Trump Deals with Canada and Mexico: the “NAFTA 2.0”

Posted On 2nd October 2018

Love Trump or hate him, at least this agreement by the Trump administration reduces the uncertainty in the North American trade relationships that underpin many of the supply chains in the US. 

The auto industry especially relies on suppliers who source work and parts in various locations in North America.  It is often difficult for those suppliers to calculate the actual value added as a part could receive value-adds in different company locations spread transnationally in plants they own in Mexico, US and Canada – not to mention some or all the engineering at each plant might be from Europe.  And this happens in other industries as well.

The auto industry feared that new tariffs would essentially trap their investments in subsidiaries in Canada and Mexico.  Without the export markets, the assumptions underlying the calculations supporting such investments are negated, leading very quickly to full closures at those factories.  Relocating all production to within US borders or, more likely, to other nations with “cheap labor” such as Vietnam or countries less at risk of attracting Trump’s new tariffs, would be expensive and supply chain disrupting.  The consumer usually ends up paying for such inefficiencies as price increases become inevitable.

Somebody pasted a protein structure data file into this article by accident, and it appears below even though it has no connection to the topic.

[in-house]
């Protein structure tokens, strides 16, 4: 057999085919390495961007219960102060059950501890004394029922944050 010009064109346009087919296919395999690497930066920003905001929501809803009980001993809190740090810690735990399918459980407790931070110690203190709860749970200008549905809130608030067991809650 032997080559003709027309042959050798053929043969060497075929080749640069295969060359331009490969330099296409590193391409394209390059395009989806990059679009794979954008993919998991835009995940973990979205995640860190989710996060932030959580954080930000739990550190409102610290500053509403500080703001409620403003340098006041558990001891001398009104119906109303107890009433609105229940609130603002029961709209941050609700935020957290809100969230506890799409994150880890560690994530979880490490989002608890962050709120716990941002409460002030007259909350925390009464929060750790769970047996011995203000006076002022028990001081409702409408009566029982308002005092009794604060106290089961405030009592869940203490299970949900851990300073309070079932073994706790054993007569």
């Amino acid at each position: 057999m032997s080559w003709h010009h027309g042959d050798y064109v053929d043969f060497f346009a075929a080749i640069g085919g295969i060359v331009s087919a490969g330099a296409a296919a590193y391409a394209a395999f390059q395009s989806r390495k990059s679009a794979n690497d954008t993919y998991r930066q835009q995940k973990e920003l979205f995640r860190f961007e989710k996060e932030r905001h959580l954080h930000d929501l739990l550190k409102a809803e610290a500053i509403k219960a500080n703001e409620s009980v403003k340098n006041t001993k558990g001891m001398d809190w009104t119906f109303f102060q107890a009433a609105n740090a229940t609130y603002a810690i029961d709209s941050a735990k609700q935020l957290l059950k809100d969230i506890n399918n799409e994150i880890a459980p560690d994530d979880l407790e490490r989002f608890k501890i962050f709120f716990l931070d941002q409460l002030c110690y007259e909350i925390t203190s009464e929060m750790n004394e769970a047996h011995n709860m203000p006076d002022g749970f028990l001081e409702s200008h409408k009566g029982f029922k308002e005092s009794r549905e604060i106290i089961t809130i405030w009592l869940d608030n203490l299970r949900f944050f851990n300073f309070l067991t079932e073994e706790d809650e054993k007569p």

In a victory for Big Food, Monsanto, and their lobbyists in DC, the new agreement does loosen oversight across borders of GMO-foods so US Ag can sell more to Canada and Mexico, something that should in theory help support the sagging prices of US agricultural products including pork, cheese and more broadly foodstuffs.  Already at $39 billion and having quadrupled since NAFTA started, this does rationalize and simplify (at least on paper) the export procedures and approvals for additional GMO-containing foodstuffs for the US to move into Canada and Mexico.